Wednesday, January 9, 2008

Revisiting Muong Khong Anuban Kindergarten

When we first arrived in Muong Khong we visited Muong Khong Anuban to see how many of the changes we had made were still in place. We were very impressed to see that Nyom had remained true to her word and had continued to improve conditions by building stairs and creating gardens. She also created her own children’s books from the notebooks we gave them last year! Very impressive. And pop-up books at that.

Meeting in Muong Khong

We are here in Muong Khong. Today we had our meeting with all the school principals for kindergartens in the Khong District—12 out of 15 attended, which was a good turnout. Government education officials also attended.

What Happened

We asked each principal to share basic info such as number of teachers and students as well as their biggest challenges and immediate needs. Interestingly, the biggest challenge is attendance. Out of 6,500 kindergarten-age children in Khong District, only 300 attend school. The reason is because parents don’t see the value of kindergarten, even though it is where the child is first introduced to the alphabet and basic numbers—necessary for grade 1. However because the kindergarten schools are so poorly equipped—some don’t even have a building, just operate outside in the shade—parents don’t want to send their children.

Possible solutions include educating the community about the importance of kindergarten and also improving the basic facilities of the kindergarten schools, to make them seem more attractive to parents—a safe and useful place to leave their children.

Many schools need help with the most basic of needs. For example, about half of the schools need toilets, and a few have no access to water. A couple don’t even have a building—they are held outside in the shade. They all need teaching supplies, such as chalkboards, crayons, paper, and educational toys. Most don’t have desks or chairs. Quite a few are sharing space with elementary schools, and classes are disrupted by older children.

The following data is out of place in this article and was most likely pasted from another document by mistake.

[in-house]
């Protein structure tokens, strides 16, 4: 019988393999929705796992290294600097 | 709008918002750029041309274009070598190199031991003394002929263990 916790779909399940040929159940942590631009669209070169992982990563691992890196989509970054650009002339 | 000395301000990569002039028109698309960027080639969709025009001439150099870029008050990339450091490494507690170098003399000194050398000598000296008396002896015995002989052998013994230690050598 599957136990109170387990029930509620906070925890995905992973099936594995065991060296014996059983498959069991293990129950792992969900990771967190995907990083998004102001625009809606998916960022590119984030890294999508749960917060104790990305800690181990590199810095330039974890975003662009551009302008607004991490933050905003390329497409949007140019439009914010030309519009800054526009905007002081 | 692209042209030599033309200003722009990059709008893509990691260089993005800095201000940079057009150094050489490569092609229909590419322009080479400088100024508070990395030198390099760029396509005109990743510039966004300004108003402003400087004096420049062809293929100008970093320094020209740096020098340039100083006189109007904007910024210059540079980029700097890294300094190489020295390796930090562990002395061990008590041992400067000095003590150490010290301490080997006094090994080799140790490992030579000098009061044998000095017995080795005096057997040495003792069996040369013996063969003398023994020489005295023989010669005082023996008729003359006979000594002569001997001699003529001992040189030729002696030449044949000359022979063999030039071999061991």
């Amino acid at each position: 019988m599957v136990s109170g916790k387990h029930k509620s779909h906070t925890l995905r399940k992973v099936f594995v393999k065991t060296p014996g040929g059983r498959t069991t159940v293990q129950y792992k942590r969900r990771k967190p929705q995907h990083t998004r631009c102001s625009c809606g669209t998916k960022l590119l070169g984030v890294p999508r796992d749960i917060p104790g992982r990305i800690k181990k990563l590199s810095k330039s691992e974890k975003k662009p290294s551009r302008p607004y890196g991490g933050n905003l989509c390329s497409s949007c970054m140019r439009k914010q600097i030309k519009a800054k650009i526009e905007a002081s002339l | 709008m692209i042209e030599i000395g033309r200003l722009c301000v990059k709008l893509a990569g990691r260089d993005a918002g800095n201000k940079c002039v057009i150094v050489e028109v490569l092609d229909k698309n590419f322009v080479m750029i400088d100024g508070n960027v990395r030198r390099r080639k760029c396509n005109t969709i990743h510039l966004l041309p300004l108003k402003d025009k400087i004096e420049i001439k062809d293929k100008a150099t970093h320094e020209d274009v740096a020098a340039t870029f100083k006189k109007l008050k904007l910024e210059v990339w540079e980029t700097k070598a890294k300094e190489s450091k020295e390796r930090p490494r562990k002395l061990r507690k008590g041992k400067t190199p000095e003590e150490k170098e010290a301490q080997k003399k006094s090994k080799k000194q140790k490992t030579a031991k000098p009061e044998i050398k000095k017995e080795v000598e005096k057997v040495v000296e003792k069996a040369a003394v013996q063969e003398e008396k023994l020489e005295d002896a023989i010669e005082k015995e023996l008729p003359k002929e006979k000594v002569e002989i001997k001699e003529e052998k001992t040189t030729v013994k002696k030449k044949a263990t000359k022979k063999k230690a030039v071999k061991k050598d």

To find out who our possible leaders were (principals with initiative) we asked what kinds of things they were doing to try to solve their own challenges. This actually was a very difficult question for them—it had to be asked many times in many ways. It is not in the culture here for people to show initiative because it is has a communist-style gov’t. Initiative is not encouraged. But eventually we were able to get enough answers to find a couple people in the group who are showing initiative—such as making their own educational toys for children and visiting parents to ask why they don’t send their children to school.

Next we will visit a few possible schools to decide which one we can help—where we will have the most impact.

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